Moreover, if her lover leaves her at this time, she must realize that he has but left the way open for a more worthy man to find his way into her heart, and so she need not give way to despair.

A much more serious situation, however, develops when a man thinks that he will be able to overlook the past actions of his wife, but later on finds that the knowledge of them has poisoned his mental attitude toward her, so that eventually he may descend to such depths as to "throw her past into her face," as the saying goes. This is, indeed, a tragic situation, and should be avoided in every possible way. If, after telling her story, the young woman observes the slightest reluctance on the part of the man to renew his proposal of marriage to her, let her not hesitate to take drastic action herself at once. She may be tempted to endeavor to rekindle his ardor, and she may succeed temporarily in doing so, but in this she has made a great mistake. Unless he is ready, whole-heartedly and with reassuring warmth, to repeat his protestations of a love which persists in spite of all that she has told him, let her not hesitate to cut off at once all connection between them. By so doing she will save herself much possible unhappiness in the future.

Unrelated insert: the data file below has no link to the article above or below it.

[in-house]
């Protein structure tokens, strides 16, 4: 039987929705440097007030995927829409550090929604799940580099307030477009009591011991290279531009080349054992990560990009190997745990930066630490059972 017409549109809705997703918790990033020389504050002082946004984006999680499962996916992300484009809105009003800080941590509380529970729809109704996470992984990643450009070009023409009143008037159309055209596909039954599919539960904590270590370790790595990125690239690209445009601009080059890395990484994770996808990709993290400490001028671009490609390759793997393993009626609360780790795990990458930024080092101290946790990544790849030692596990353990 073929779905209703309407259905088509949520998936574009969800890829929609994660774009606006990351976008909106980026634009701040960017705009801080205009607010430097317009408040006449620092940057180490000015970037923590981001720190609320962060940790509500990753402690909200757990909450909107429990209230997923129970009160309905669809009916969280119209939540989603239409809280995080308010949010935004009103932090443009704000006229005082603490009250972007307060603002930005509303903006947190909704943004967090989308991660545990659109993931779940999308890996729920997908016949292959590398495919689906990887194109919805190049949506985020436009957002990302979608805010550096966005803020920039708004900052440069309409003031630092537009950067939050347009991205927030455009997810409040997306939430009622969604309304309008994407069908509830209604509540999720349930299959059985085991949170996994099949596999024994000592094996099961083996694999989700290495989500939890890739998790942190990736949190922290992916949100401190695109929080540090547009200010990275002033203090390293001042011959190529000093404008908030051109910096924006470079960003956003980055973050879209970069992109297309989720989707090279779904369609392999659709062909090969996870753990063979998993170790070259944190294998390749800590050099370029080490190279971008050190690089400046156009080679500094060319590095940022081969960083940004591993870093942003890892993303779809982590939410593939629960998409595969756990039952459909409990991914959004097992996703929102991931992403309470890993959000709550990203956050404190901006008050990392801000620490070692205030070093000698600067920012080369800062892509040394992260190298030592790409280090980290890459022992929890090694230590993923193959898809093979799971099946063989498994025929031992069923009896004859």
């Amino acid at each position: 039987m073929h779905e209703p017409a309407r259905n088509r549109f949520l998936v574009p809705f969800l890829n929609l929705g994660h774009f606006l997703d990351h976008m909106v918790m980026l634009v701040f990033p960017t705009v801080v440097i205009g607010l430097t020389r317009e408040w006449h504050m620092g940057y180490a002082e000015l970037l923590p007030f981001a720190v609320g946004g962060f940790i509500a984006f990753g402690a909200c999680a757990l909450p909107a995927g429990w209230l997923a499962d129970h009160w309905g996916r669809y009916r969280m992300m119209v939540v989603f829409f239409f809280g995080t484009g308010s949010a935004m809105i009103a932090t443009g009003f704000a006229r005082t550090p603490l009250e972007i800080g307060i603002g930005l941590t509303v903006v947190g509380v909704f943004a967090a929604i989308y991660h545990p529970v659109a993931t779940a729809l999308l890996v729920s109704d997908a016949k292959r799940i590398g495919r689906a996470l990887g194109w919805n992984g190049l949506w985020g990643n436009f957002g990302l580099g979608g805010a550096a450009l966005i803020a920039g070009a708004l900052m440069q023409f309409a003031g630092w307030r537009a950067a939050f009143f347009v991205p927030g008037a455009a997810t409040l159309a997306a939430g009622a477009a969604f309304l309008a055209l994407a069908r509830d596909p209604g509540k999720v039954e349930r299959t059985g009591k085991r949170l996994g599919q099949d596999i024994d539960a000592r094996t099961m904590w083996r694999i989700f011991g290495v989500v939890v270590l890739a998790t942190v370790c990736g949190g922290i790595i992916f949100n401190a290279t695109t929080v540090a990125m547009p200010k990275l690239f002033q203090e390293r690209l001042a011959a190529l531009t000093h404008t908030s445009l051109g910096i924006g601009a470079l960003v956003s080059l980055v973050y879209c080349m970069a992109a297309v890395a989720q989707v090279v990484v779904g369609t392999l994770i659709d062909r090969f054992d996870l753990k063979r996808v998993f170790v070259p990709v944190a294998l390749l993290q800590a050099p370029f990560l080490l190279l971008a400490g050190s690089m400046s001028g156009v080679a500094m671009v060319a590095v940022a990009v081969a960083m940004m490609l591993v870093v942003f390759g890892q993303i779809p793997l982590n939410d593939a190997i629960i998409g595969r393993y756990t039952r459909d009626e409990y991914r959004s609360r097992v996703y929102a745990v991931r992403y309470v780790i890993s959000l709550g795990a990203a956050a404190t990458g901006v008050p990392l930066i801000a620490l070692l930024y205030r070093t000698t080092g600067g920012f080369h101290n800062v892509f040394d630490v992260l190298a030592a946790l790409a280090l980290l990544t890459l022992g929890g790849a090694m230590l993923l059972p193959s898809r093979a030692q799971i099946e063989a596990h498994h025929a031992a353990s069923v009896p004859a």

These two contingencies she may avoid by keeping her story to herself, and this course of action, it goes without saying, is open to her. There is one important thing which she must take into account, however, if she decides to keep her lips sealed. That serious consideration is the possibility, one might almost say the probability, that at some time in the future her story may come to her husband's ears from some other source. Its importance, then, will be unduly enhanced by the mere circumstance of her long-continued silence. The very fact that she considered it necessary to keep this thing secret and away from his knowledge may make him feel, in the first place, that it was much more her fault than it may really have been, or in the second place, that she does not love him as she has pre-tended to do.